NH’s political gold has lost its glow as local media struggle for survival
It’s one of those things you could only know with hindsight, but roughly 15 years ago was a golden age for New Hampshire politics. Now there is a new regime.
Everyone nationally was brought in on the New Hampshire primary’s unique importance. Local media outlets, while struggling, still played a major role. They had journalists who not only covered candidates but provided accountability, and in that
way drove the political conversation in the state. Further, these outlets, particularly radio and television, provided a platform for political advertising targeted efficiently at the state’s voters.
If that didn’t work in reaching voters there was Facebook, which had buzz and engagement from new users. Back then, social media was less of a toxic place and more welcoming.
Today, the New Hampshire primary is struggling. Most local media outlets, if they still exist, are a shell of themselves and largely irrelevant, at least in terms of day-to-day political life.
For candidates from president to state representatives, the shift in this new era has meant a shift of a campaign’s essential function.
Yes, these campaigns, as always, need to raise money, create and promote a message, get volunteers and eventually get out the vote. But now they are forced to essentially create their own media ecosystem to do all of the above.
And that has meant that next to the candidate, the most important thing a campaign can have is a solid email list.
The email list, hardly a new form of technology, is back as one of the most important things in politics, particularly in New Hampshire.
The email list, if well maintained and growing, can be the place where a campaign can directly get a message out to supporters, raise money and get out the vote. What it doesn’t do so well as a traditional replacement to local media is helping recruit new supporters and help undercut an opponent.
This has particularly been the case in mayoral elections around the state this year. If one wanted to know what, if anything, happened in the race for mayor of their city, an answer might only be found on a campaign email list, with the latest news about an endorsement, poll or event.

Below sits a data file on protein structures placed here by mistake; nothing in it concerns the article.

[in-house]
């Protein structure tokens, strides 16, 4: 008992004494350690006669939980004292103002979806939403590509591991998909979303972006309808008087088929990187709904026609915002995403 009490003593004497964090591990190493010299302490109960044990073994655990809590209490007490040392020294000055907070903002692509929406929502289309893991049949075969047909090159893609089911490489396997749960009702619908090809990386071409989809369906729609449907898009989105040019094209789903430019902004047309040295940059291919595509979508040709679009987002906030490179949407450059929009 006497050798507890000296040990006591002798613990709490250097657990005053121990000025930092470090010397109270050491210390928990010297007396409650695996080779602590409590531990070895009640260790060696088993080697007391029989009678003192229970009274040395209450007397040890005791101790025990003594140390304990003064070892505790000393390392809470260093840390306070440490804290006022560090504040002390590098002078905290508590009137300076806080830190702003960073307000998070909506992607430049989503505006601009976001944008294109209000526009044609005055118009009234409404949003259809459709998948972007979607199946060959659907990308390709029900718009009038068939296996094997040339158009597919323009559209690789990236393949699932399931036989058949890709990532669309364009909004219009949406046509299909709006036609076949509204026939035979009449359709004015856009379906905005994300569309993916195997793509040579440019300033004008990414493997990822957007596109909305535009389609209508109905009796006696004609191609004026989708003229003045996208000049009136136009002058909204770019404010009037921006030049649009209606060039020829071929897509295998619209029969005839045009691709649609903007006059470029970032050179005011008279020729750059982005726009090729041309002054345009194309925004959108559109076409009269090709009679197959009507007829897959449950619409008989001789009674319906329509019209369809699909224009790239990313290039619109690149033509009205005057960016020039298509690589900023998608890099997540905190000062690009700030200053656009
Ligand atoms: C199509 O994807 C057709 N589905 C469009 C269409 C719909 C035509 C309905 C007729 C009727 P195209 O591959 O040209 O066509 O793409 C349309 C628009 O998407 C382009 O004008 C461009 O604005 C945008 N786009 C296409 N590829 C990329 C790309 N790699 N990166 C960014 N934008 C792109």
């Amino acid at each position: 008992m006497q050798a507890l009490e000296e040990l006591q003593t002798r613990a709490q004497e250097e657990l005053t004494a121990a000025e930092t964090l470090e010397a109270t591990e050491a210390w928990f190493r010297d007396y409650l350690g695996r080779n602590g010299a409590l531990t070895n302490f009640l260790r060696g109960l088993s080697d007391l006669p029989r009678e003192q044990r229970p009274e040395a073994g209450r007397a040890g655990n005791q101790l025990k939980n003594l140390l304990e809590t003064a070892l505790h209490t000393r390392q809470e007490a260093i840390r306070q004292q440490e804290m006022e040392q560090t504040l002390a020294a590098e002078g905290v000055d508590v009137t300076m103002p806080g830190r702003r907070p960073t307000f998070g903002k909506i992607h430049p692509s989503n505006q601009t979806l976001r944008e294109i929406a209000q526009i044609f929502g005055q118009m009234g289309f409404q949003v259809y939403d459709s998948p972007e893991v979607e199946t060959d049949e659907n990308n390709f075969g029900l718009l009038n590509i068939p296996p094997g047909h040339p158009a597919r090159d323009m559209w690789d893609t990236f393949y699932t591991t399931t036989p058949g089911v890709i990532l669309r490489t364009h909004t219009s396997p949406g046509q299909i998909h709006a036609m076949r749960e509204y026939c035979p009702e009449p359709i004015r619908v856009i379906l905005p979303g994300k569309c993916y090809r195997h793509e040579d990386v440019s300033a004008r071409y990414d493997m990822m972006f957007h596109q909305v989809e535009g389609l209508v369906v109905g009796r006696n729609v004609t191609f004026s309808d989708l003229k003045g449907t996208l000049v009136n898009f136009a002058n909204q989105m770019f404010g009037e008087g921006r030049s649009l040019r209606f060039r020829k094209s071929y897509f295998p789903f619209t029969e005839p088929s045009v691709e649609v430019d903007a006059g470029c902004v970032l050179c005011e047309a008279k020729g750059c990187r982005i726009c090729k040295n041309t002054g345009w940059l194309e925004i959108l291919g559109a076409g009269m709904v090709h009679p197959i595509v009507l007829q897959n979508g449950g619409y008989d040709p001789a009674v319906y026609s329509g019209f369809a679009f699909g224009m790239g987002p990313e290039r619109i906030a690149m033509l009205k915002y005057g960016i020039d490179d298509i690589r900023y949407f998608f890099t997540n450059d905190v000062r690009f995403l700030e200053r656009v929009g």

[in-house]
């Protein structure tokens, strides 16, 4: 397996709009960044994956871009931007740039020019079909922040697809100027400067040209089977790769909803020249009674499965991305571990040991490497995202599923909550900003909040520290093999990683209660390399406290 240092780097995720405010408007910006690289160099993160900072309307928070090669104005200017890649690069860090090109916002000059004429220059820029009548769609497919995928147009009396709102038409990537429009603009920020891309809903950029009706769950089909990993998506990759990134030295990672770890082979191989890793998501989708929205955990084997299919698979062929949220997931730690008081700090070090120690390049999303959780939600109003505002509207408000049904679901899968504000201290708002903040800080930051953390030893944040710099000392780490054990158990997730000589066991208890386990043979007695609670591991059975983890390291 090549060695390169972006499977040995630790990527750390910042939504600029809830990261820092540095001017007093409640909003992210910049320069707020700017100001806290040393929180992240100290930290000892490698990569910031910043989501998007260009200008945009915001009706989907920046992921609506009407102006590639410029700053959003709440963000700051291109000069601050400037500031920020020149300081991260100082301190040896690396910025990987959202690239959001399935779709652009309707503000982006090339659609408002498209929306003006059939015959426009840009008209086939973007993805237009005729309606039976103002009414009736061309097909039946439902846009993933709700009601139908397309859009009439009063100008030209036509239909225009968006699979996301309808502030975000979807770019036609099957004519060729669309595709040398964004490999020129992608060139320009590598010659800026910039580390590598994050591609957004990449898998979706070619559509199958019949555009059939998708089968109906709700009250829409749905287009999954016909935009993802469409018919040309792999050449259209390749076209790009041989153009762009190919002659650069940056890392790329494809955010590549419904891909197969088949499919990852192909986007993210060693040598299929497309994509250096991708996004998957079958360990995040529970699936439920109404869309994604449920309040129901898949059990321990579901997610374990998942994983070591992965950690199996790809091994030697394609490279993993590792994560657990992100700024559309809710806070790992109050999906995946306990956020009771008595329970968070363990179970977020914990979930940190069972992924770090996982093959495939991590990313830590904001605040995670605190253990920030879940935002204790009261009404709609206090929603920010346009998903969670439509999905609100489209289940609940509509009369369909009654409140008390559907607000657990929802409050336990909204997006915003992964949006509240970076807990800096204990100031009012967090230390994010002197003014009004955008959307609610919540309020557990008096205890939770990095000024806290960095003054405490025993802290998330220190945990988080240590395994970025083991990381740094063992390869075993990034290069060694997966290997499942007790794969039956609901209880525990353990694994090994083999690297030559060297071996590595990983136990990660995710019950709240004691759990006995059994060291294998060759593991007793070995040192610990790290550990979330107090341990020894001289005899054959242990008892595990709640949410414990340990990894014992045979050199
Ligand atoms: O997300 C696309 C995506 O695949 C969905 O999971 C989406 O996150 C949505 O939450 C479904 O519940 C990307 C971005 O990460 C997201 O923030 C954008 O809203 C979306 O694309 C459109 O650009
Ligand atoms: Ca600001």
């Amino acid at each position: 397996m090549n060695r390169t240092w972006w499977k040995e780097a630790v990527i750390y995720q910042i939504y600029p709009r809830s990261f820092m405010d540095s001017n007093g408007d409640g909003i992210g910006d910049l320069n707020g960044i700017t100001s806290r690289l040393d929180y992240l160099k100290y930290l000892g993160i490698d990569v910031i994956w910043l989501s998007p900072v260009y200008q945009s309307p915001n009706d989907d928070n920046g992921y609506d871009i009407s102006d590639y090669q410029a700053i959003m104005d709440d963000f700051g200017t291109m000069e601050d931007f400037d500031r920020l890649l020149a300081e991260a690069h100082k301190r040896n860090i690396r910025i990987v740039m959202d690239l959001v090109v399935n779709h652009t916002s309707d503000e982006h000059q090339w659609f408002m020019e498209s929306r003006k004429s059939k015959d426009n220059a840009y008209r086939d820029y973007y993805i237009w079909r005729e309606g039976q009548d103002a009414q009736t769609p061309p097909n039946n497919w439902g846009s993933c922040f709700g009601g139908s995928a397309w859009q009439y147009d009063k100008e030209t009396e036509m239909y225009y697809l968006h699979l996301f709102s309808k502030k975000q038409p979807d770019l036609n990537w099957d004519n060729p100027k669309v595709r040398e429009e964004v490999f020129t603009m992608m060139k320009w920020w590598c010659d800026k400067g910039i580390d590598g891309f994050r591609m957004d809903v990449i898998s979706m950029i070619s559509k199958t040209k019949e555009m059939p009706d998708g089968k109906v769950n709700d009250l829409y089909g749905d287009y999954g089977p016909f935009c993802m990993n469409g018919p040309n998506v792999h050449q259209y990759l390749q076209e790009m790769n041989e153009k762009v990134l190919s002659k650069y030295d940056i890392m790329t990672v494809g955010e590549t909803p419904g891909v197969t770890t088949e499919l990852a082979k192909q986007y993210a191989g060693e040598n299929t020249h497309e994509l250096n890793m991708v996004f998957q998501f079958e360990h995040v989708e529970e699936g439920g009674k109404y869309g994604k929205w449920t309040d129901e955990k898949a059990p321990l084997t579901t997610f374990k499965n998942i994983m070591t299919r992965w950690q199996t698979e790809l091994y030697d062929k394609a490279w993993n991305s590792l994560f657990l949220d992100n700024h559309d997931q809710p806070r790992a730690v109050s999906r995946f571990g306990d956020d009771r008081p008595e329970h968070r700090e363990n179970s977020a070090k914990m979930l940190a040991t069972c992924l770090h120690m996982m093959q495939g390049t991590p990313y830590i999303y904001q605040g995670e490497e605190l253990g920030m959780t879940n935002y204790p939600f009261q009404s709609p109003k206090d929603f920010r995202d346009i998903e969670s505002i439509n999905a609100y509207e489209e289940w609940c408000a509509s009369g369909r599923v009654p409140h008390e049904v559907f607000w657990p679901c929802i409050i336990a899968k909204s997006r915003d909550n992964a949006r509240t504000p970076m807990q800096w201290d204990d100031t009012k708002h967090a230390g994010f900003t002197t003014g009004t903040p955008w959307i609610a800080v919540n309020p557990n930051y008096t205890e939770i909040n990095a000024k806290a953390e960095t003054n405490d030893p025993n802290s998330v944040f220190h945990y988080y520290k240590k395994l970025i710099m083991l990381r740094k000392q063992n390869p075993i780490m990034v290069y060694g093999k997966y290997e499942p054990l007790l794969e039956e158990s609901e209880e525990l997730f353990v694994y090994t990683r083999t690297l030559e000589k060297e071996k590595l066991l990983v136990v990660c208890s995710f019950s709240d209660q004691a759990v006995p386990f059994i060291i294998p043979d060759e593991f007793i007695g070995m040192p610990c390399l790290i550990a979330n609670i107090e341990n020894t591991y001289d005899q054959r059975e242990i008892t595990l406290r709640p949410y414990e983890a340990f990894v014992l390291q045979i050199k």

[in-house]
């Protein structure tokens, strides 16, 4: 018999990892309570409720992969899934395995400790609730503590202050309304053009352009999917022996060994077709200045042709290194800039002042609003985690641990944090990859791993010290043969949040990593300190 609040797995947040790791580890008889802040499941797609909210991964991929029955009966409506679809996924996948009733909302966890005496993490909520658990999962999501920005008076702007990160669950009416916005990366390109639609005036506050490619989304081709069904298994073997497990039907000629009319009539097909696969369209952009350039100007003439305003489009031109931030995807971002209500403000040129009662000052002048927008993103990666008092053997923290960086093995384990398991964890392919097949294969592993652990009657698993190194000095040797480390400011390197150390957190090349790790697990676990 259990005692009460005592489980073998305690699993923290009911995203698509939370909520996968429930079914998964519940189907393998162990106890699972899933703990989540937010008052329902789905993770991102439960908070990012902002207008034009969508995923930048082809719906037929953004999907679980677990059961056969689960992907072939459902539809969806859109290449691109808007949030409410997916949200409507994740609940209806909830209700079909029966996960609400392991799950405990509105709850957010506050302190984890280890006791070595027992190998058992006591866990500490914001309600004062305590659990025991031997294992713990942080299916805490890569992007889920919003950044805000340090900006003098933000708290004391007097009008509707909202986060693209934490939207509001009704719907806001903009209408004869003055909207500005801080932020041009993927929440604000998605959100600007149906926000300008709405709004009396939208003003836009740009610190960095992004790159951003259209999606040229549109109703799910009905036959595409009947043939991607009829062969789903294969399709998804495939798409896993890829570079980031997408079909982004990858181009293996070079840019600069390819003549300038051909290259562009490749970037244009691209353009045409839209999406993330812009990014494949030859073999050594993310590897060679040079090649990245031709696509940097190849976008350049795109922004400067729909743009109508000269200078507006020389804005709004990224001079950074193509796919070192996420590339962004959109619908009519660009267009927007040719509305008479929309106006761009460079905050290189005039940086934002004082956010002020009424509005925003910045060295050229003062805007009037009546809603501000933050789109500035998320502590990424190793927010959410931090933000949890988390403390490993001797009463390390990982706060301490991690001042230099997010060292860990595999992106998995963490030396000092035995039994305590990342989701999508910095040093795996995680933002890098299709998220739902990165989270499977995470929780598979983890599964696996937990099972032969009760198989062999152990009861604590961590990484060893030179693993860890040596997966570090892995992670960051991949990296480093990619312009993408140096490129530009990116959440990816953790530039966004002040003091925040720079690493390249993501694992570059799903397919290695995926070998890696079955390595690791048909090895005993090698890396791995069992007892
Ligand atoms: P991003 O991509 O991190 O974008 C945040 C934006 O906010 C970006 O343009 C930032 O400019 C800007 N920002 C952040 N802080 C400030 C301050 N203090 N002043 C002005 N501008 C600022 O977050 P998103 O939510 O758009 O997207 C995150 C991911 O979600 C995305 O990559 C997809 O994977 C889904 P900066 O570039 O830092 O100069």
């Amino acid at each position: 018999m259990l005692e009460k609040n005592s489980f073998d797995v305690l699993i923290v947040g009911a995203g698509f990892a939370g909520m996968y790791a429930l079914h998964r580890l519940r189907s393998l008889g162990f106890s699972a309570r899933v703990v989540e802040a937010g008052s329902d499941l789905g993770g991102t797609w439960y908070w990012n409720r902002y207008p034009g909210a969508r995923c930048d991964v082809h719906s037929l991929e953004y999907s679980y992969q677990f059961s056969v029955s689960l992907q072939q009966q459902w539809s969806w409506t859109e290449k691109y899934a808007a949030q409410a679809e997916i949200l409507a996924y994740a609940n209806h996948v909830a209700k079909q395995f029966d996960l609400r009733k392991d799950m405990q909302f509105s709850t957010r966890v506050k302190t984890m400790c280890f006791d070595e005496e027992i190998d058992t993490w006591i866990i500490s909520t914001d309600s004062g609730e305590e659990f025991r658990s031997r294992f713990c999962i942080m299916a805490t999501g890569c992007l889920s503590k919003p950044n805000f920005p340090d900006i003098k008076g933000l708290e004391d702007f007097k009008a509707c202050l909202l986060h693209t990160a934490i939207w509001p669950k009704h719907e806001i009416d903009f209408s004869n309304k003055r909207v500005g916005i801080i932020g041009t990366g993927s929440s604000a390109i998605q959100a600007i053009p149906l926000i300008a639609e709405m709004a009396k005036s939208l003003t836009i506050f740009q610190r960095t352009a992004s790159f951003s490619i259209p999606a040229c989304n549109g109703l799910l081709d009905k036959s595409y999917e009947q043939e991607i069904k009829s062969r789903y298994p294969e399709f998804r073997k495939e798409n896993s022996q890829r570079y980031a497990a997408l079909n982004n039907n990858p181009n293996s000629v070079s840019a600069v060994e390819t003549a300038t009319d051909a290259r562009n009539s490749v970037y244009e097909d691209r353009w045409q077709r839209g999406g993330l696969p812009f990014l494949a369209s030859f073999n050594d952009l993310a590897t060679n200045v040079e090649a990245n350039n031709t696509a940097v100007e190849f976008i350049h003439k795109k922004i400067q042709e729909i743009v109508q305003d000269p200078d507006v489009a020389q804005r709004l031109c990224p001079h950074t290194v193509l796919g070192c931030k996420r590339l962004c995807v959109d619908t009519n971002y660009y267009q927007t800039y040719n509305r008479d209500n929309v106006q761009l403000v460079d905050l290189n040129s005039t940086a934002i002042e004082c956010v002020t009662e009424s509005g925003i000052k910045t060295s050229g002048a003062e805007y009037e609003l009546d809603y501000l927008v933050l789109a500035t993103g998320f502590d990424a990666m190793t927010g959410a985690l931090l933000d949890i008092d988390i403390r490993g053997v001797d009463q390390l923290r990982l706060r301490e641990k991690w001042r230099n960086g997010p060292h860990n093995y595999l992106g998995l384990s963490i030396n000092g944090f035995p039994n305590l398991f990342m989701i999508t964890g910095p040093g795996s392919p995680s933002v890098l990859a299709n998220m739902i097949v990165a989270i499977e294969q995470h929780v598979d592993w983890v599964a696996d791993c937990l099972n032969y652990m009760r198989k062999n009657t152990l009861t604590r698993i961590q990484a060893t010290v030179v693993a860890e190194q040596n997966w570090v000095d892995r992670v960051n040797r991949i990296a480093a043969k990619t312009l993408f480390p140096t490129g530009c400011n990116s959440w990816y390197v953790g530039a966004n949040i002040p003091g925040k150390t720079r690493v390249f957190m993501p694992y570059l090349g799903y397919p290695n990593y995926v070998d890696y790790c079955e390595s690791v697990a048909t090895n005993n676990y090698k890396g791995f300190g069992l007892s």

Traditional businesses long figured this out about emails. One look into your personal email will no doubt find endless email marketing campaigns from your favorite shoe company or home improvement contractors or airlines. And to get your email, these same companies will offer a one-time discount.
Something similar happens in local politics. Most times, a person cannot even get inside an event with a candidate without first registering online or in person by providing key data to the campaign like an email address and a cellphone number.
In the latest primary cycle, it’s not just the campaign, but even Super PACs have paid staffers standing outside of the events with either clipboards or iPads seeking really one thing: an email address.
The email address has become gold for politics, not only for what it does for campaigns in the short term but also the long term. Long after the campaign is over, these email addresses can be sold or rented to a future campaign.
This change has been welcome to campaigns that have a closed loop on their message. When Barack Obama first ran for president, they bragged about the fact that their email list would reach more people directly than viewers of the evening national news.
Make no mistake: This development is bad for democracy generally. If a candidate had a history of being corrupt, increasingly the only people who would know are people on an opposing email list.